Boosting allows you to control the relevance of a document by boosting its term. For example, if you are searching for

jakarta apache

and you want the term "jakarta" to be more relevant boost it using the ^ symbol along with the boost factor next to the term. You would type:

jakarta^4 apache

This will make documents with the term jakarta appear more relevant. You can also boost Phrase Terms as in the example:

"jakarta apache"^4 "Apache Lucene"

By default, the boost factor is 1. Although the boost factor must be positive, it can be less than 1 (e.g. 0.2)

Boolean Operators

Boolean operators allow terms to be combined through logic operators. Lucene supports AND, "+", OR, NOT and "-" as Boolean operators(Note: Boolean operators must be ALL CAPS).


The OR operator is the default conjunction operator. This means that if there is no Boolean operator between two terms, the OR operator is used. The OR operator links two terms and finds a matching document if either of the terms exist in a document. This is equivalent to a union using sets. The symbol || can be used in place of the word OR.

To search for documents that contain either "jakarta apache" or just "jakarta" use the query:

"jakarta apache" jakarta


"jakarta apache" OR jakarta


The AND operator matches documents where both terms exist anywhere in the text of a single document. This is equivalent to an intersection using sets. The symbol && can be used in place of the word AND.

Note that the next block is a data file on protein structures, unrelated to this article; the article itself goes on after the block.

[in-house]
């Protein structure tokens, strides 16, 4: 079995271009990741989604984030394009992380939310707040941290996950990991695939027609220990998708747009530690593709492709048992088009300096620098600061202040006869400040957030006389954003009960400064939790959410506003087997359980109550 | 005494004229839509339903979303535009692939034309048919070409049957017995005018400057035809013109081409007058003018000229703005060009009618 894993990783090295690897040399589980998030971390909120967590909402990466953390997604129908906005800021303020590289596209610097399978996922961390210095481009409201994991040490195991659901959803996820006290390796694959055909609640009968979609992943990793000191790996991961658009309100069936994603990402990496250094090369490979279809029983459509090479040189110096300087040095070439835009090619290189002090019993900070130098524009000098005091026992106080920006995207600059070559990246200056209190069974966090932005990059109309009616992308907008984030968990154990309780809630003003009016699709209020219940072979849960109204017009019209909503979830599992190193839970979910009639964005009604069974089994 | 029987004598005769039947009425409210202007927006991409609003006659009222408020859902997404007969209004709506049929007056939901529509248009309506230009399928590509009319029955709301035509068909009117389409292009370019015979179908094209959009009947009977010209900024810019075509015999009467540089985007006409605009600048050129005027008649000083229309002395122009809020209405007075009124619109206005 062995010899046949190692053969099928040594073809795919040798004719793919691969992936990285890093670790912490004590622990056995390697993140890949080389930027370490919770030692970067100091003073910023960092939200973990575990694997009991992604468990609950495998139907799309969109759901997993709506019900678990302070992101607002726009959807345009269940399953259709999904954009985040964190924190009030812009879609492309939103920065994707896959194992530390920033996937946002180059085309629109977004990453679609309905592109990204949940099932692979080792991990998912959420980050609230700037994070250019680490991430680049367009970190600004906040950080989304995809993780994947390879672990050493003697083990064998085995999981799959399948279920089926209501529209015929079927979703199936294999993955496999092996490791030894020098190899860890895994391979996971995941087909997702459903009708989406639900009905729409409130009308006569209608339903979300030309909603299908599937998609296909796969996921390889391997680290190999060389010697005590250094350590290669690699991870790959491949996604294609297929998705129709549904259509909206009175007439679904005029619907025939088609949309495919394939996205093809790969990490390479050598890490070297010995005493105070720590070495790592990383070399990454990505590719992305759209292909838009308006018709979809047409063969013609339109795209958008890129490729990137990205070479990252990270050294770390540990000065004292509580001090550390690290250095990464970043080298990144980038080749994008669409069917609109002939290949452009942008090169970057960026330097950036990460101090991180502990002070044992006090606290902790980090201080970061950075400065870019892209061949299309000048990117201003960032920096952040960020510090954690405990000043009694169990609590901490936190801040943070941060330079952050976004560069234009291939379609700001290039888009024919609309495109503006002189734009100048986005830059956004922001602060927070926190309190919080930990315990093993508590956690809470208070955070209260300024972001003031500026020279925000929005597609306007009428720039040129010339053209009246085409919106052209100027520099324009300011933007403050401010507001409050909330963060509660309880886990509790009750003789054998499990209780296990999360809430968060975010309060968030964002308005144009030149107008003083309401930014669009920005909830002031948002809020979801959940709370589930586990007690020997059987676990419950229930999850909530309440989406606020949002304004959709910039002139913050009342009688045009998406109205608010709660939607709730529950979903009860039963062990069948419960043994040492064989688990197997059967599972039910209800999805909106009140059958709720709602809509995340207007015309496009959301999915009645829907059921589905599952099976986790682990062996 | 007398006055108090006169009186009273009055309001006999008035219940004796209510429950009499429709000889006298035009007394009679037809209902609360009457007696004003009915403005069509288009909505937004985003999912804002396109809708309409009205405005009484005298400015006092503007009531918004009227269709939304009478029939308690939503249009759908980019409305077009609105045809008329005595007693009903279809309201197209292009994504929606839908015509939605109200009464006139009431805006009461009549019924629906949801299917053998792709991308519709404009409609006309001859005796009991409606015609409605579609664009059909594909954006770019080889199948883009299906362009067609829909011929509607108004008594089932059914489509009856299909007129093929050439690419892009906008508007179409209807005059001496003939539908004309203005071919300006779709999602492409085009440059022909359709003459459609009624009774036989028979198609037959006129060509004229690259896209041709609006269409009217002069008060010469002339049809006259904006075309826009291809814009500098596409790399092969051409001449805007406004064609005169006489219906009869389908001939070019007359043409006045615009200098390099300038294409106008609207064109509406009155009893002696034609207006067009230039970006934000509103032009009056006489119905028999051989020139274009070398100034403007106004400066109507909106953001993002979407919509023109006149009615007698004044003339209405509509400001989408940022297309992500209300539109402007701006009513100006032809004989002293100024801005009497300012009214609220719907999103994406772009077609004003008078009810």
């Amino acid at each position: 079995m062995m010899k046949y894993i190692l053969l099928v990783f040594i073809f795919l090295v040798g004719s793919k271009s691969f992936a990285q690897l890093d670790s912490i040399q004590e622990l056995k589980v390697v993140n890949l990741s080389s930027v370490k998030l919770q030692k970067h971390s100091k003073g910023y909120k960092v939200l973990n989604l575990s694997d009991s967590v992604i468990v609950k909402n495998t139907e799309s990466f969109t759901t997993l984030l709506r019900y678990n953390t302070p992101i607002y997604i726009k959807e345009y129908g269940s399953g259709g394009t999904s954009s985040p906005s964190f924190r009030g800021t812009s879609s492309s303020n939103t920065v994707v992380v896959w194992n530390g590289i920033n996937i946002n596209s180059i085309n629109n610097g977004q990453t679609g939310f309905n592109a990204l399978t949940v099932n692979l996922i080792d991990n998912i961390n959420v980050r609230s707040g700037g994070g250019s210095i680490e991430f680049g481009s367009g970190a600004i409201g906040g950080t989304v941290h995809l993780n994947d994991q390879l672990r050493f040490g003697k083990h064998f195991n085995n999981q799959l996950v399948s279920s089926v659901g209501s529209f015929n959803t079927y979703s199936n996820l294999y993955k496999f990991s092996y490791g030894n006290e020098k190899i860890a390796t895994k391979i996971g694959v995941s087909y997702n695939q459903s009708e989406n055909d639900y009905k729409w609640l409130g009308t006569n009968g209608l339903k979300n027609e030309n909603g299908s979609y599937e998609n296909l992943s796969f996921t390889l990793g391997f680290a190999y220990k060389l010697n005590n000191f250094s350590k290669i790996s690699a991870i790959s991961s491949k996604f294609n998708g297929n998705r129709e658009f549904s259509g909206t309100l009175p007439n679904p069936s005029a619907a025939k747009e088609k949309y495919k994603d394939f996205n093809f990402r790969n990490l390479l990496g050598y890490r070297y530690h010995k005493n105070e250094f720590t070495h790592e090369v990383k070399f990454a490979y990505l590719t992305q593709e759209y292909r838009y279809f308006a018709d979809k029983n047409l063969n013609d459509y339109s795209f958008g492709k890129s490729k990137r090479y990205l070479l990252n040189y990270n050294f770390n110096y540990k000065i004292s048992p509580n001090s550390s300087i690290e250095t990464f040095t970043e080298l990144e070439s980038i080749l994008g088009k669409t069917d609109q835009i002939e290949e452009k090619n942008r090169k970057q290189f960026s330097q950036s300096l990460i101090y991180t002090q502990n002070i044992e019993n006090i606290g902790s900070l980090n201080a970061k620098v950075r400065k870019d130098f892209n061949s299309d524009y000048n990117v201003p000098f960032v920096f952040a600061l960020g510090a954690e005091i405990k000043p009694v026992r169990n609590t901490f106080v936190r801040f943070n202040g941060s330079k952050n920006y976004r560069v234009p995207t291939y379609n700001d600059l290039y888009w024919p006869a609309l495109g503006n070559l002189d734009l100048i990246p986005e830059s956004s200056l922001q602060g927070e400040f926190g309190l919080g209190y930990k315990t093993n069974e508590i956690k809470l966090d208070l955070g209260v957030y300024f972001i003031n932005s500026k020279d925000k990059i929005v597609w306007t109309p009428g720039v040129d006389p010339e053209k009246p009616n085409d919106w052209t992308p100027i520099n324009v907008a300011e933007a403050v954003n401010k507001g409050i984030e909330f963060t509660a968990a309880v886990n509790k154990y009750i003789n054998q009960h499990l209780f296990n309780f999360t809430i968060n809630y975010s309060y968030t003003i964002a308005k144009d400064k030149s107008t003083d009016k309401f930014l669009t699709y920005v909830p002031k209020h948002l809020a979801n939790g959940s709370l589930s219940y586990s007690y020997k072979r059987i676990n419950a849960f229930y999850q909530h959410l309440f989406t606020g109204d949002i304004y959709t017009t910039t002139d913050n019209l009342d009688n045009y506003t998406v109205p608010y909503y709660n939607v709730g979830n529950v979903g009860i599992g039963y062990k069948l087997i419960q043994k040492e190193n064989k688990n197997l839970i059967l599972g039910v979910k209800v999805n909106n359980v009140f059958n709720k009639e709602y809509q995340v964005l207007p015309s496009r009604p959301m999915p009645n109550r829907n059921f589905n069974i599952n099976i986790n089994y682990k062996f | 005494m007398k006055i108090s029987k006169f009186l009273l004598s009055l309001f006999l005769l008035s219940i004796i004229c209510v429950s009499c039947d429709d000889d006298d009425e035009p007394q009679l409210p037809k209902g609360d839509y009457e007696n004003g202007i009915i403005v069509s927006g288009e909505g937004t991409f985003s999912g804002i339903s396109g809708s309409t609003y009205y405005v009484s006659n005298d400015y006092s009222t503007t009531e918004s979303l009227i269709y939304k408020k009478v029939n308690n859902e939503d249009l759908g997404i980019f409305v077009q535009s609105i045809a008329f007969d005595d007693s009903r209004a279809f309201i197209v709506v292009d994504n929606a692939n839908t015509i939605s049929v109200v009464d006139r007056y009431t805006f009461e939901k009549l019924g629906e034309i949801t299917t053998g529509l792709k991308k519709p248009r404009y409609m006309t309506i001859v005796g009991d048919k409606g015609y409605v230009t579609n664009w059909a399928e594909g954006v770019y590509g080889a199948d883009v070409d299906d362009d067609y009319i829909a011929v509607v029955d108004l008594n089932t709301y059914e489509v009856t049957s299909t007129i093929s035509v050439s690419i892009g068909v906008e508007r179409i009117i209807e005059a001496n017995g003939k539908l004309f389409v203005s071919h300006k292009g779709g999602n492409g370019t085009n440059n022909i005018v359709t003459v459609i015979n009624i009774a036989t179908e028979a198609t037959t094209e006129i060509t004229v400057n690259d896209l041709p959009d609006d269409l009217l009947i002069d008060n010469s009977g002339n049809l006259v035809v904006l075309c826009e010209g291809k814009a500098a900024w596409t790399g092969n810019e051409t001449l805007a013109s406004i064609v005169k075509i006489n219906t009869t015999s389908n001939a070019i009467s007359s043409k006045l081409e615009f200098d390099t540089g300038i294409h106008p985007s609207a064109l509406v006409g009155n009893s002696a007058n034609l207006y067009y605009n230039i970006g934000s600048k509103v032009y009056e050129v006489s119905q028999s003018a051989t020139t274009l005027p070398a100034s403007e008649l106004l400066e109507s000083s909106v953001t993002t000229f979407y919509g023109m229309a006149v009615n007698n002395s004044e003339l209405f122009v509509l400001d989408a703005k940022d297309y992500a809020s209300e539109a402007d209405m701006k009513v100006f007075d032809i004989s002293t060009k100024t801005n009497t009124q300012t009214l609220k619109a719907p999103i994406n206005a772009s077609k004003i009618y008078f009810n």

To search for documents that contain "jakarta apache" and "Apache Lucene" use the query:

"jakarta apache" AND "Apache Lucene"


The "+" or required operator requires that the term after the "+" symbol exist somewhere in a the field of a single document.

To search for documents that must contain "jakarta" and may contain "lucene" use the query:

+jakarta lucene


The NOT operator excludes documents that contain the term after NOT. This is equivalent to a difference using sets. The symbol ! can be used in place of the word NOT.

To search for documents that contain "jakarta apache" but not "Apache Lucene" use the query:

"jakarta apache" NOT "Apache Lucene"

Note: The NOT operator cannot be used with just one term. For example, the following search will return no results:

NOT "jakarta apache"


The "-" or prohibit operator excludes documents that contain the term after the "-" symbol.

To search for documents that contain "jakarta apache" but not "Apache Lucene" use the query:

"jakarta apache" -"Apache Lucene"


Lucene supports using parentheses to group clauses to form sub queries. This can be very useful if you want to control the boolean logic for a query.

To search for either "jakarta" or "apache" and "website" use the query:

(jakarta OR apache) AND website

This eliminates any confusion and makes sure you that website must exist and either term jakarta or apache may exist.

Field Grouping

Lucene supports using parentheses to group multiple clauses to a single field.

To search for a title that contains both the word "return" and the phrase "pink panther" use the query:

title:(+return +"pink panther")

Escaping Special Characters

Lucene supports escaping special characters that are part of the query syntax. The current list special characters are

+ - && || ! ( ) { } [ ] ^ " ~ * ? : \ /

To escape these character use the \ before the character. For example to search for (1+1):2 use the query: